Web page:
But things did get a little wacky when the children — Luanne, Skip, Kevin and Liz — were growing up. Both Beth and Lou went to great lengths to see that their children had a normal, happy childhood by instilling in them the same values of faith, family and responsibility that they themselves were taught. While dad may not have been around the house as much as mom, the children always knew they were both parents’ pride and joy and top priority. One night a week was designated “family night,” and no game plan ever interrupted that get-together.
“Our children feel they were raised in a normal, healthy home environment because they knew they came first with our time,” explains Beth. “When Lou was gone so much, it wasn’t because he wanted to be gone, but because he had the time demands on him. The children always understood. And as Skip has said so well in interviews he’s done at Connecticut, ‘Yes, I would have liked for my dad to have been there, but it was the quality of time he spent with us, not the quantity.’ They really believe that; it’s not just a pat phrase. They know how important they are to us. And Lou was there for many, many Little League games and other activities. He couldn’t be the coach, but he was very supportive and always in the stands. What he was doing was really secondary to his family relationship, and I think we both learned that from our backgrounds.”
This marks the first football season that at least one Holtz child has not been living in South Bend. Luanne resides in Houston with her husband Terry and daughter Lindsey; Skip left in February with wife Jennifer and son Trey to take the head coaching job at the University of Connecticut; Kevin, a Notre Dame law school graduate, works in Dallas for the Cowboys; and Liz, who married fellow Notre Dame grad Mike Messaglia in June, lives and works in Indianapolis. With the exception of Skip, who rarely has a free Saturday this time of year, all get home for as many Notre Dame games as they can.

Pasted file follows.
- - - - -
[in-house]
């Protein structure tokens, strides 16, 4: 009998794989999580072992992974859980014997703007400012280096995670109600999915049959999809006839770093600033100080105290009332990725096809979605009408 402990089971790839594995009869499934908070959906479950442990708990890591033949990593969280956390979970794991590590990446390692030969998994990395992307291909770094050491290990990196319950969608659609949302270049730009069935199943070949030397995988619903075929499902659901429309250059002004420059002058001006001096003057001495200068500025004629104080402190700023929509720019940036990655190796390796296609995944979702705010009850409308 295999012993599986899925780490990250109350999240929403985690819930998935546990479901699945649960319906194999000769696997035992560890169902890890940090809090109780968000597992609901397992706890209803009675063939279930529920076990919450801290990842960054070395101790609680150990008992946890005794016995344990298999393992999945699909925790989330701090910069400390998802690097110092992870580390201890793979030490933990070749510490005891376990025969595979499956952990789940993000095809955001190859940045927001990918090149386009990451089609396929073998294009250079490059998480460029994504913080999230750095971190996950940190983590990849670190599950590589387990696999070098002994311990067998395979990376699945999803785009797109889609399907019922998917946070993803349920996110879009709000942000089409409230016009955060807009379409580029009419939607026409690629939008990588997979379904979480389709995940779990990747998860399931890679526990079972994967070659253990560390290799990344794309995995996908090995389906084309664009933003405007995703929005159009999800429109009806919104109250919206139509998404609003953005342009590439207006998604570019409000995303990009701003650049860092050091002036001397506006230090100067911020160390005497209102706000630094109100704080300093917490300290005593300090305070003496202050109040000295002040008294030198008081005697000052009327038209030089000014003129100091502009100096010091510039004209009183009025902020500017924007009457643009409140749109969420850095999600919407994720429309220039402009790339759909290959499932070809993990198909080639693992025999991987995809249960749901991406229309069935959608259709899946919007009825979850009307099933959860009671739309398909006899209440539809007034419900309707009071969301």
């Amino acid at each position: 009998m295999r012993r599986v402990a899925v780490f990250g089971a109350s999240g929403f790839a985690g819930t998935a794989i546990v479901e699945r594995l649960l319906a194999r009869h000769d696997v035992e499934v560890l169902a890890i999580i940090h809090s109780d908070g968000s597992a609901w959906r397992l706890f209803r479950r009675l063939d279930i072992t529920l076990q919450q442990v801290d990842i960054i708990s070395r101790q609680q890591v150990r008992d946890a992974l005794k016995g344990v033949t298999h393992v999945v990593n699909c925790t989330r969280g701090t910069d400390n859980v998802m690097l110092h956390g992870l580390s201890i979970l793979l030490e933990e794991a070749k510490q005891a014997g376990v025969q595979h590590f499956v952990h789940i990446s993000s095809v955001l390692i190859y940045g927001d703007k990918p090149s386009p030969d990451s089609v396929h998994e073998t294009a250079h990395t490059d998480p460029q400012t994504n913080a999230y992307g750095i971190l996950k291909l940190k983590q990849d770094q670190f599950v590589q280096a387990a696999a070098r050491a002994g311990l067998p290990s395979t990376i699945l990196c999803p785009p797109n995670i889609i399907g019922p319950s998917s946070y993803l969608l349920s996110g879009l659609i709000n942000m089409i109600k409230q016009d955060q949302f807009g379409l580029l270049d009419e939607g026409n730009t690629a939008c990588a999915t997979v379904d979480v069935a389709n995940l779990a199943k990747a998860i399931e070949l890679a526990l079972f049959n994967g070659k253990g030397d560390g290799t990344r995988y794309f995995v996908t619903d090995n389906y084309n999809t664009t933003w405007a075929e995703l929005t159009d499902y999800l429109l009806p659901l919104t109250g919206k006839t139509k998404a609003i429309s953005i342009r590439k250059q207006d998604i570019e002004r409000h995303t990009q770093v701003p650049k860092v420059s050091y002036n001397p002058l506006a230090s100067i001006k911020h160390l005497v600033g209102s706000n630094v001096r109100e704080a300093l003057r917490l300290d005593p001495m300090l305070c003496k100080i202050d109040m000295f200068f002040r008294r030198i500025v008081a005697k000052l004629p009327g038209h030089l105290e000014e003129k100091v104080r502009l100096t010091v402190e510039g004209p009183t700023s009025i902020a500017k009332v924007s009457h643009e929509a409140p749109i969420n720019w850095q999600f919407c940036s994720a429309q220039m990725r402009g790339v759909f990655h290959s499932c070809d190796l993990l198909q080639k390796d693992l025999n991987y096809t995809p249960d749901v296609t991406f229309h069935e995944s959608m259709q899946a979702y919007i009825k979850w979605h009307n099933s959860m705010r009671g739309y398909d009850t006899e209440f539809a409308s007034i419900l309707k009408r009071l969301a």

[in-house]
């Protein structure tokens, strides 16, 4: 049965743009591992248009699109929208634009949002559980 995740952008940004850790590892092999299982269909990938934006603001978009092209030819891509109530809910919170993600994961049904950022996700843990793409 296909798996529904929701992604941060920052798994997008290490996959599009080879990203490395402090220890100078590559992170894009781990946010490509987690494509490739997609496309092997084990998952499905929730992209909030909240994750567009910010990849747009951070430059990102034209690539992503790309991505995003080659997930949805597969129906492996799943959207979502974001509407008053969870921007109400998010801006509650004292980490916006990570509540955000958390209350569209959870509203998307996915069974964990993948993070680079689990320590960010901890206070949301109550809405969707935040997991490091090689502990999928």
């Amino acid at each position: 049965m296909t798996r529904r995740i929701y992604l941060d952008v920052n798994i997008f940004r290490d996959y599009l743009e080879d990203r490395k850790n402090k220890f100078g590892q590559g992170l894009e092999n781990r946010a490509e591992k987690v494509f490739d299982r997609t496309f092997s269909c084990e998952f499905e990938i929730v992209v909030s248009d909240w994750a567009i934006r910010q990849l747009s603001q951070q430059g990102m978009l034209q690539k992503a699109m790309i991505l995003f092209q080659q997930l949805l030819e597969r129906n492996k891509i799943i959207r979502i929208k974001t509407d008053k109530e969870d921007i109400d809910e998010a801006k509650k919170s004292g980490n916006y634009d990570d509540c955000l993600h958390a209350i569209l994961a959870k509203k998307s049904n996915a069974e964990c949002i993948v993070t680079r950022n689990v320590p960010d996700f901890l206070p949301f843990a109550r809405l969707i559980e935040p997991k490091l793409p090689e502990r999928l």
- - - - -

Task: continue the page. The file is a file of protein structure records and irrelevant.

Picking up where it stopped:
And the family still takes an annual vacation in the summer and manages to spend Christmas Day together.
“If you’re home for Christmas, that means you haven’t had a good season,” says Beth with a laugh. “But we do spend the day together and then travel to the bowl site. Last year we were all in Orlando for Thanksgiving, which was wonderful. But I had to find out if I could still cook a turkey after all these years!”
Although she does look forward to the day Lou quits pacing the sidelines, she enjoys football season as much as anyone.
“I just think football season is great because our life has such structure during that time,” she says. “We eat our meals together every night. Dinner may be at 8 or 9 p.m., but we do eat together and that’s important for both of us. Plus our family tries to get here on weekends. And being with the family after a ballgame is how Lou relaxes.”
But she still doesn’t get jittery?
“I don’t get nervous because I can’t affect the outcome,” says Beth. “I just don’t have any anxiety and I think a lot of that I attribute to my strong faith. I really have such a strong personal relationship with the Lord and I feel I give it all over to Him. I’m probably one of the calmest people in the stands. Ask anybody who sits with me. I’ve never been a person who had a lot of highs and lows.”
Although she describes herself as “plain vanilla — stable and boring,” she’s an essential ingredient in a loving, close-knit family that has weathered the highs and lows of a high-profile, yet very private life. Her warmth and genuine kindness have won her friends and admirers at every stop along the way. And her down-to-earth, relaxed manner has served her well in both happy and trying times.
So while some may see the pair as salt and pepper or cream and sugar, Beth and Lou Holtz are a perfectly matched set.